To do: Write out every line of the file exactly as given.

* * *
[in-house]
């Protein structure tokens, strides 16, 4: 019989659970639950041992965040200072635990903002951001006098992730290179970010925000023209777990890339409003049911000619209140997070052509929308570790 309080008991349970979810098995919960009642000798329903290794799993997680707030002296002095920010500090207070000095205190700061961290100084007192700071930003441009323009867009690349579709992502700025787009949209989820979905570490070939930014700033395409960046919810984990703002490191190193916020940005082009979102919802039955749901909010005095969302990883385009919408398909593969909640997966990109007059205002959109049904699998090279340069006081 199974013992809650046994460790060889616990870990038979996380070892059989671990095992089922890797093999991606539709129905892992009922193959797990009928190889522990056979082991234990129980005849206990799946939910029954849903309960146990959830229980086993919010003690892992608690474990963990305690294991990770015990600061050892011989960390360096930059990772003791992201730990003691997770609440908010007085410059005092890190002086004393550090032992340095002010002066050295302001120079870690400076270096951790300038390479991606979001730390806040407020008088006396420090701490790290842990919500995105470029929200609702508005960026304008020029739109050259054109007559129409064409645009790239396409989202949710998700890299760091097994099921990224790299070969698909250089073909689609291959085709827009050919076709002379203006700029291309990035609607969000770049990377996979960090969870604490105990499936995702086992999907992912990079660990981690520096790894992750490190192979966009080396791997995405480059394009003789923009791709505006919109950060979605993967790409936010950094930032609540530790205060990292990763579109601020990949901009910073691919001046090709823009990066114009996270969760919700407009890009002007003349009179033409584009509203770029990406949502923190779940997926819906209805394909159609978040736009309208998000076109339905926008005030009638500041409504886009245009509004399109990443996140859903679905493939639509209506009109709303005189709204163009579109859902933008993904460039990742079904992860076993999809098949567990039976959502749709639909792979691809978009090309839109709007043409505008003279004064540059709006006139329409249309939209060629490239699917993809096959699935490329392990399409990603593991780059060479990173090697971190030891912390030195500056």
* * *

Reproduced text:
[in-house]
């Protein structure tokens, strides 16, 4: 019989659970639950041992965040200072635990903002951001006098992730290179970010925000023209777990890339409003049911000619209140997070052509929308570790 309080008991349970979810098995919960009642000798329903290794799993997680707030002296002095920010500090207070000095205190700061961290100084007192700071930003441009323009867009690349579709992502700025787009949209989820979905570490070939930014700033395409960046919810984990703002490191190193916020940005082009979102919802039955749901909010005095969302990883385009919408398909593969909640997966990109007059205002959109049904699998090279340069006081 199974013992809650046994460790060889616990870990038979996380070892059989671990095992089922890797093999991606539709129905892992009922193959797990009928190889522990056979082991234990129980005849206990799946939910029954849903309960146990959830229980086993919010003690892992608690474990963990305690294991990770015990600061050892011989960390360096930059990772003791992201730990003691997770609440908010007085410059005092890190002086004393550090032992340095002010002066050295302001120079870690400076270096951790300038390479991606979001730390806040407020008088006396420090701490790290842990919500995105470029929200609702508005960026304008020029739109050259054109007559129409064409645009790239396409989202949710998700890299760091097994099921990224790299070969698909250089073909689609291959085709827009050919076709002379203006700029291309990035609607969000770049990377996979960090969870604490105990499936995702086992999907992912990079660990981690520096790894992750490190192979966009080396791997995405480059394009003789923009791709505006919109950060979605993967790409936010950094930032609540530790205060990292990763579109601020990949901009910073691919001046090709823009990066114009996270969760919700407009890009002007003349009179033409584009509203770029990406949502923190779940997926819906209805394909159609978040736009309208998000076109339905926008005030009638500041409504886009245009509004399109990443996140859903679905493939639509209506009109709303005189709204163009579109859902933008993904460039990742079904992860076993999809098949567990039976959502749709639909792979691809978009090309839109709007043409505008003279004064540059709006006139329409249309939209060629490239699917993809096959699935490329392990399409990603593991780059060479990173090697971190030891912390030195500056």